Puck hosts blossoming local artists onstage in a bustling jazz club atmosphere, augmented by a full menu of casual pub fare served on the fresh-air patio. Gum gallop through the salmon's horseradish-crusted terrain accented with flowing streams of raspberry sauce ($10.95, dinner service only) to bring out savory flavors and prompt splash fights, or scatter caramelized onions and mushrooms across the grilled steak doused in sun-dried tomato and gorgonzola sauce ($12.95, dinner service only). An 8-ounce burger burrows in a pillowy bun ($8.95) with savory snuggle buddies such as bacon and chili ($1 each), and behemoth chicken fingers stir up dangerous rip tides in seas of barbecue sauce ($6.95).
The Zombie Mud Run finally gives people an incentive to exercise—the survival of their species. Amid forested trails, muddy creeks, and challenging obstacles, participants of this post-apocalyptic 5K face off to either save the human race or feast on human flesh, respectively. Clad in a flag-football belt with three flags that represent their brains, heart, and entrails, human participants race to get themselves and their fellow living athletes to the Green Zone, which grants salvation in the form of food, water, music, and beer. Meanwhile, costumed zombies—each of whom are either slow-moving “creepers” or fast-moving “leapers”—positioned along the race course pursue the humans to devour their organs or simply return that contact lens they dropped a mile ago. Human runners who reach the Green Zone with at least one of their flags survive.
Father-and-son team Ken and Terry Sweeney founded Sweeney's in 1985 to fortify sports fans and unaffiliated revelers with family hospitality and hearty pub eats. Like visiting foreign dignitaries, wings arrive smothered in one of eight zesty sauces and sampler platters designed for digital delectation bear chicken fingers, mozzarella sticks, jalapeño poppers, pizza fingers, and onion rings. Eight Philly-steak sandwiches sport tender slices of beef and chicken alongside oven-warmed jewels such as a roast-chicken grinder stacked with bacon and swiss cheese on crisp garlic toast. A pair of house-made broiled crab cakes steps out on dinner platters with potatoes draped in parsley and the vegetable of the day carved to comment on that day's newspaper headlines.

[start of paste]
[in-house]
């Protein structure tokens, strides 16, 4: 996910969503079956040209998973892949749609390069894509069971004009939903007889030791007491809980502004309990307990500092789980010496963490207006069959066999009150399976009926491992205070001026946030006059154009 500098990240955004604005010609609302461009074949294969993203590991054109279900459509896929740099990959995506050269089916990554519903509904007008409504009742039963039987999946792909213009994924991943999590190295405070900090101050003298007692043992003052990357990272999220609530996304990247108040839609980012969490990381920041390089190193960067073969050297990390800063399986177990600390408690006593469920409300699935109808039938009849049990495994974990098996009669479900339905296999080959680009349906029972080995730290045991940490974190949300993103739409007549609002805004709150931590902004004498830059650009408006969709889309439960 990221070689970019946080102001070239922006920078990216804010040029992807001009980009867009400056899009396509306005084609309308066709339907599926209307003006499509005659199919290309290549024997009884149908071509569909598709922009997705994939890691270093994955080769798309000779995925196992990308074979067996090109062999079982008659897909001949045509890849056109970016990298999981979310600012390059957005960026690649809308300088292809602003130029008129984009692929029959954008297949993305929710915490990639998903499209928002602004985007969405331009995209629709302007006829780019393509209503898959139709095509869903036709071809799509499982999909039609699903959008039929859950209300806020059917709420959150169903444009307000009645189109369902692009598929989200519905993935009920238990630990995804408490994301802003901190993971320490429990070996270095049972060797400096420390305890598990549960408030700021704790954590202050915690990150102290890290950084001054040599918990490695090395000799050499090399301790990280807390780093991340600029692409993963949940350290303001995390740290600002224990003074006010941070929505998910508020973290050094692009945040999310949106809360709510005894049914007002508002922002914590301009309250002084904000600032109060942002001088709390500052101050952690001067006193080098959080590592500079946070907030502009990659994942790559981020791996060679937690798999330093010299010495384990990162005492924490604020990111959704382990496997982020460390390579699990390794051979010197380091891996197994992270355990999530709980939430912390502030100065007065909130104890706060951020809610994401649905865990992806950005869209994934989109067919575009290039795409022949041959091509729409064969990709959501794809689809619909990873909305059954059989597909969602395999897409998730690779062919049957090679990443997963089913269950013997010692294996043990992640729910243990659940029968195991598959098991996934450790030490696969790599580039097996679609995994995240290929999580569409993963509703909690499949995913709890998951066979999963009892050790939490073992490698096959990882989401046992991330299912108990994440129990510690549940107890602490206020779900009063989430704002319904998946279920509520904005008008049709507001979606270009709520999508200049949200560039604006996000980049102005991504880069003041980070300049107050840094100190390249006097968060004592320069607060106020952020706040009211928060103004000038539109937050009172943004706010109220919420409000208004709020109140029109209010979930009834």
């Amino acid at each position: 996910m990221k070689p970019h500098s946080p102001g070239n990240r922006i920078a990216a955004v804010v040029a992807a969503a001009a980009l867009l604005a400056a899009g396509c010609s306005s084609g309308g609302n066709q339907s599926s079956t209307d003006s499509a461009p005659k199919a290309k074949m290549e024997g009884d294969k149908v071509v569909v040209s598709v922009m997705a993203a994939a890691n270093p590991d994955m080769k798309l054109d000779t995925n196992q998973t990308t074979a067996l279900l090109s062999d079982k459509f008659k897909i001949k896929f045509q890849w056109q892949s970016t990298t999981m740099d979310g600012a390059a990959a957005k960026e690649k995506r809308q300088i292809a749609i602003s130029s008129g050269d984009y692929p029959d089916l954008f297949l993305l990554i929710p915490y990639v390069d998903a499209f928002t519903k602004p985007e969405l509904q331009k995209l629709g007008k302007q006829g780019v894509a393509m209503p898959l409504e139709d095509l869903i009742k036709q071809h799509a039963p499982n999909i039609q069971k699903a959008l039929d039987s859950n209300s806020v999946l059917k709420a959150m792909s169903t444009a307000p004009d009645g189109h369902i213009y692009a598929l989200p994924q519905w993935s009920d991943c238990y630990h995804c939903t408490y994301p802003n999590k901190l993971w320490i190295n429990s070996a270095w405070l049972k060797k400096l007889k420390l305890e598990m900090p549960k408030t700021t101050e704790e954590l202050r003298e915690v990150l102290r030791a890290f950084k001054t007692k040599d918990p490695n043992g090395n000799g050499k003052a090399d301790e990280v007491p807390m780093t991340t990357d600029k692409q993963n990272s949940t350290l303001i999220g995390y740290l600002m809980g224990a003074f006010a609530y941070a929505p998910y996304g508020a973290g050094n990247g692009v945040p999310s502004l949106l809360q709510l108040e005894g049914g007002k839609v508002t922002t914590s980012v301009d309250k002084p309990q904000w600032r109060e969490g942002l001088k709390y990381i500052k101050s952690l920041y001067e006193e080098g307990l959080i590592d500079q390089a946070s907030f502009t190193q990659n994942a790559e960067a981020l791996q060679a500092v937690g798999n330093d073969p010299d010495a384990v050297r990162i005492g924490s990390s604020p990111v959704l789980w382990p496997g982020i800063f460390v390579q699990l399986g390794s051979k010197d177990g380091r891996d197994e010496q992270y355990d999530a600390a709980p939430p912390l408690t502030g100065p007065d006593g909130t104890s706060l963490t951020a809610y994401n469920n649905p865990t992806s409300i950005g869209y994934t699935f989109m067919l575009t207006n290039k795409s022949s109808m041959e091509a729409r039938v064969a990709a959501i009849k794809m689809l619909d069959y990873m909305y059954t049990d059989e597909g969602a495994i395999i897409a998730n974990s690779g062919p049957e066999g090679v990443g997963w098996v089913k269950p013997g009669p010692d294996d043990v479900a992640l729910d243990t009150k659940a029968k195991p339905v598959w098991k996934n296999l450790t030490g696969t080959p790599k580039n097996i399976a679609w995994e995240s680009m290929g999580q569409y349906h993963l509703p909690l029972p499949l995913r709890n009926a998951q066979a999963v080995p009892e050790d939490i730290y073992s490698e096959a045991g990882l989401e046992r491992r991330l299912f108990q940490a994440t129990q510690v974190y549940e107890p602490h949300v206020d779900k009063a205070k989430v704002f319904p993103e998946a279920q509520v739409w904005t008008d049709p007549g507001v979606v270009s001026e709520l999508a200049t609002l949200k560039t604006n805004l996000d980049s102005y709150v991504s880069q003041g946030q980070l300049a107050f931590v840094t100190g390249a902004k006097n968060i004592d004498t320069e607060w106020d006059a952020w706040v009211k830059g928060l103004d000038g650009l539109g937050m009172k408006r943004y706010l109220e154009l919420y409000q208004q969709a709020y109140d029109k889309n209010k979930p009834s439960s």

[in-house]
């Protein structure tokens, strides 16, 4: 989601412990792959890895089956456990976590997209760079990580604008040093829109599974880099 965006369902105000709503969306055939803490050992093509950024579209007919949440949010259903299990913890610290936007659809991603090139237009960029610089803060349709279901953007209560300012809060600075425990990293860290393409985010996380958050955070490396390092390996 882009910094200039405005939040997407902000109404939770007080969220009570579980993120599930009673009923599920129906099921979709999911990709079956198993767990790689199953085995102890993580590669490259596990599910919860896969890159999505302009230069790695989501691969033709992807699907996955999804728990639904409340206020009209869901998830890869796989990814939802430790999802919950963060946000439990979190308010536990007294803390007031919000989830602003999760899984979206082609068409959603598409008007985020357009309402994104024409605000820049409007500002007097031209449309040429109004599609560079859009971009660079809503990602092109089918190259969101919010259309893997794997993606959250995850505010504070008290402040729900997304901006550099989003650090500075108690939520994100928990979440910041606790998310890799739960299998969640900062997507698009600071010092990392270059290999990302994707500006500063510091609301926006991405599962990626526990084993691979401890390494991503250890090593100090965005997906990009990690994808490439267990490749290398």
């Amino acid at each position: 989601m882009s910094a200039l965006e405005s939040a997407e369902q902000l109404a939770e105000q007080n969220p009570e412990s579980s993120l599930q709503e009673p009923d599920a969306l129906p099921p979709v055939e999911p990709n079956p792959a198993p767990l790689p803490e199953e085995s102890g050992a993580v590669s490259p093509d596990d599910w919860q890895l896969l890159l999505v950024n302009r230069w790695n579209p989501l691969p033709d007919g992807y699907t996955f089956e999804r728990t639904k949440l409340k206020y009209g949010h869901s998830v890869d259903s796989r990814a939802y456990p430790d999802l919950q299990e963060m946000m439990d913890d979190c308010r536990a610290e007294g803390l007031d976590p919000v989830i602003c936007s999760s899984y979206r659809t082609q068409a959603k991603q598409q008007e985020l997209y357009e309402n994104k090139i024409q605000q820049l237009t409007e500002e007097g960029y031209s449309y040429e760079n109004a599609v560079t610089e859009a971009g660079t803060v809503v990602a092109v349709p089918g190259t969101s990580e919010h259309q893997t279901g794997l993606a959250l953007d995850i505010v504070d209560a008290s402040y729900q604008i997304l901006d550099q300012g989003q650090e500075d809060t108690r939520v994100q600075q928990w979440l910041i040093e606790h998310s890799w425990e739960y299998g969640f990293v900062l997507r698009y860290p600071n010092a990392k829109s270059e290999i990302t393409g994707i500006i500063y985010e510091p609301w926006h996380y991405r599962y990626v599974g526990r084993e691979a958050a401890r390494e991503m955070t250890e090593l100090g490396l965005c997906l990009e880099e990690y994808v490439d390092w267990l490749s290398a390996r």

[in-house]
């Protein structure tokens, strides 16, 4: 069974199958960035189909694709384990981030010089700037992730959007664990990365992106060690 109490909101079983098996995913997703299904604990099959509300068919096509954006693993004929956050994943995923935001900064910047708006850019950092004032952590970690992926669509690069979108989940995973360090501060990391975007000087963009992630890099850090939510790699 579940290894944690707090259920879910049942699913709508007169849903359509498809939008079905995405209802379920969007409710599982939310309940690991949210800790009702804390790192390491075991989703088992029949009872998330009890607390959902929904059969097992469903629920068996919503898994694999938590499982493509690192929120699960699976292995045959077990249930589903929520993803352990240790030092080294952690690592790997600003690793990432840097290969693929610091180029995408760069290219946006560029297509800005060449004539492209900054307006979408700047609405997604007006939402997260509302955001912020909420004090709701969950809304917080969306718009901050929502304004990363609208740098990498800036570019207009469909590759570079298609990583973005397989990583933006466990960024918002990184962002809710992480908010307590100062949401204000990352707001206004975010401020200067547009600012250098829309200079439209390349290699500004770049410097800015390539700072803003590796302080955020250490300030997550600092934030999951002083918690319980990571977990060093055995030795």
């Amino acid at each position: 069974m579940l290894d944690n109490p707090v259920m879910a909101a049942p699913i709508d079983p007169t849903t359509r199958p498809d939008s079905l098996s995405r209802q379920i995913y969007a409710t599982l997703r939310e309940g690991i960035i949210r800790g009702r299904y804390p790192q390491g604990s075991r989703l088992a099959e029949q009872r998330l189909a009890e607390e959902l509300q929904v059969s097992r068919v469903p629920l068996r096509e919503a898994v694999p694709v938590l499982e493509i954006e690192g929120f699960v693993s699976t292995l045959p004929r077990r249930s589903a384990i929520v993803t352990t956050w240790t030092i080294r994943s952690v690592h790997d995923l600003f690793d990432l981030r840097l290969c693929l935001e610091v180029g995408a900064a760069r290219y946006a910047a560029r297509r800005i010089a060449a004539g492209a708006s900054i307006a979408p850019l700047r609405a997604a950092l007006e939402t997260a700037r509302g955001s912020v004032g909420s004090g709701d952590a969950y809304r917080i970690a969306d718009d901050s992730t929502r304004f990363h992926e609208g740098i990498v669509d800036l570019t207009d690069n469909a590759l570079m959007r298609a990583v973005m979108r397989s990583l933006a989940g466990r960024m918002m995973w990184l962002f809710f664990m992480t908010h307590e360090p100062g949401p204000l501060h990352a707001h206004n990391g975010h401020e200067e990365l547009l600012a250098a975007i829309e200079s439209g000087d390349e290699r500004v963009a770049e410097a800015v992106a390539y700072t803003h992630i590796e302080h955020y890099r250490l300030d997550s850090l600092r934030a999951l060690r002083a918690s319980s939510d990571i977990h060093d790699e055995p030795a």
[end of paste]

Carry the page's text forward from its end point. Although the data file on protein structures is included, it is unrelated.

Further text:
Founded in 1994 as a recording studio, the MilkBoy brand has since burgeoned into two bustling cafes and an all-ages venue for live music and artistic events. MilkBoy Coffee's multifarious menu brims with snacks and drinks for vegetarians, vegans, and carnivores alike. Morning munchers kick-start the day with a big breakfast burrito, packed with scrambled eggs, black beans, sausage, sour cream, cheddar, and yawn-eradicating salsa ($5.95). For lunch, hands can happily encircle the bruschetta-chicken wrap, with a savory sleeping bag of shredded chicken, sun-dried tomatoes, and feta ($6.25), and teeth can burrow into the herbivorous depths of the veggie burger, served with a vegan thousand-island dressing, named for the number of islands ruled by Oprah ($5.25). MilkBoy’s PB&J sandwich whisks customers back to a simpler time when blanket capes were de rigeur ($3.95). To drink, sip on a steamy café au lait ($2 for a small) or a frosty mint-chocolate-chip milkshake ($4.95).
In 1976, Joan Barnes—a California mom frustrated with the lack of spaces where she could take her kids for safe and age-appropriate play time—took matters into her own hands and founded Gymboree Play and Music. In the decades since Gymboree’s founding, Joan’s vision of a safe place where youngsters could build confidence and creativity has come to fruition and spread to 30 countries around the globe. Staffed by attentive and expertly trained instructors, each Gymboree outpost adheres to a curriculum of activities designed by experts to foster the development of children's cognitive, physical, and social skills through structured play and close readings of Goodnight Moon. The staffers also conduct entertaining classes for parents, newborns, and children under 1 year that cover subjects ranging from music to sports, imparting valuable lessons of imagination and physical activity to developing minds. To further set apart her business, Barnes employed nationally renowned playground designer Jay Beckwith to design the proprietary play equipment at her centers.